April 2001 Meeting Minutes (4/6/2001)
On Tuesday April 3rd, MASA held its monthly meeting
at the Science Museum. There were 18 people in attendance (13
adults, 4 kids, 1 guest speaker). Alan started the meeting
The next launch will be on the 28th at the Elk River
site. The competition will be 1/2A streamer duration
(postponed from March). The theme will be "OddRocs!".
The next meeting will be on May 1. We will be doing some
interactive RSO / LCO training led by Ted C. and Steve H. We
still hope to do the tour of the Air National Guard Museum, but a
date hasn't been set yet. A topic is still needed for the June
Glen Overby had ventured to Texas for NARCON.
We hope that he'll write up his experience for the newsletter.
(Art Gibbens welcomes any and all submissions for the newsletter.)
VP Steve Robb reports that he is working on his new
launch control system, and it may be ready for this month's
launch. S/T David Fergus reports that the club is in good
shape, financially. Currently, we stand at 18 family
memberships, 19 senior memberships, and 4 junior memberships.
This is still below last year's levels, but we may see more renewals
and new members at the popular summer launches.
a few people brought along items for "show and
tell". Steve Robb had a very nice PML Bullpuppy.
This sparked a discussion of the problems of using phenolic pistons
inside Quantum Tube. Glen Overby had a NASA cd that contained
transcripts of all the manned NASA missions from Mercury through
Apollo 17. Dave Fergus brought along his scratchbuilt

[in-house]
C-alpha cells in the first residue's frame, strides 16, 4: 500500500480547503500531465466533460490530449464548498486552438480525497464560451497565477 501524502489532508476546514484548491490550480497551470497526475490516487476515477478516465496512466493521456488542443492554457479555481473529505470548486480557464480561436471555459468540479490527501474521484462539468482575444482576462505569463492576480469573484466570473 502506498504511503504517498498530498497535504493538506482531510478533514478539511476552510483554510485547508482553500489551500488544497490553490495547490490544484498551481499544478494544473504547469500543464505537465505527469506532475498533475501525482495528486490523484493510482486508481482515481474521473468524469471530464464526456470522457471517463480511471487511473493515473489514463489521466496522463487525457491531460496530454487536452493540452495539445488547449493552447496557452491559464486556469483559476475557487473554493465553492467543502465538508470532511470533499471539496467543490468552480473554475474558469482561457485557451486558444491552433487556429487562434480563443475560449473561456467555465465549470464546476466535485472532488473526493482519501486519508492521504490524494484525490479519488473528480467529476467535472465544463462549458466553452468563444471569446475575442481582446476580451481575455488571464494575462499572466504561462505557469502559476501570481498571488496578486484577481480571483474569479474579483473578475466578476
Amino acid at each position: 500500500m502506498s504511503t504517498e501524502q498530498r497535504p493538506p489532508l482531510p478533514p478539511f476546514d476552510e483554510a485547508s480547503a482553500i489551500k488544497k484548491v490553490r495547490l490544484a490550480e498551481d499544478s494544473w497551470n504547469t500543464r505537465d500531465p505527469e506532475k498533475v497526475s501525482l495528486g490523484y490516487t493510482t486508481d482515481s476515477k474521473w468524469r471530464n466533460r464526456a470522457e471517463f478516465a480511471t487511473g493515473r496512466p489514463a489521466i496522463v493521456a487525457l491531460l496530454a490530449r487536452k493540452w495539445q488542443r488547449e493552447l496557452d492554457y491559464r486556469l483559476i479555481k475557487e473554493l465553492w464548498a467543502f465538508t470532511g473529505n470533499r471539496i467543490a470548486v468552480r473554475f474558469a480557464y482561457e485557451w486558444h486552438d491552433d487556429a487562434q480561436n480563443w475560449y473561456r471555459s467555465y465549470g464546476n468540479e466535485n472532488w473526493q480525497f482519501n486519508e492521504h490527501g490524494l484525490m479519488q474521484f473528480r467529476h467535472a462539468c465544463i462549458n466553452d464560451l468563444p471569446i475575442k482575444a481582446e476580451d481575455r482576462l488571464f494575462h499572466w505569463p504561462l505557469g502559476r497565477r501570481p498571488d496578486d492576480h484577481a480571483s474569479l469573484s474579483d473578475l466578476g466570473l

"Heavy Lifter"; he was looking for suggestions of
appropriate decals. Steve Hum had a fin can for an
Optima/Shadow replica. He had filled the interior space
between the body tube and motor mount with 2-part expanding foam
(purchased at a florists shop). Rick Vatsaas had his
high-power, much traveled Fat Boy as well as a rocket for which he
had made custom decals. Joel Henry had an "Aptek Pencam
II" - a small digital camera that he hopes to fly in a rocket.
the evening, a special guest speaker was present. (Dr.) Tony
Manzara is a scientist with the 3M Performance Materials Laboratory
- Propellants, Ordnance, and Pyrotechnics. The title of his
presentation was "Composite Solid Rocket Propellants - a Brief
History and Current Trends." He covered the history and
different types of propellants that have been used over the
years. Tony also talked about elements of motor design -
particle size, core shape, casings and liners, environmental and
storage concerns, the chemicals used - and 3M's role and
contributions. Everyone present learned something new or
discovered why things work as they do - it was a very interesting
presentation. Thanks to Tony for coming and talking to the
group, and thanks to Art Gibbens for arranging his visit. [If
you have thought of additional questions for Tony, contact me and
I'll get you his email address - Alan.]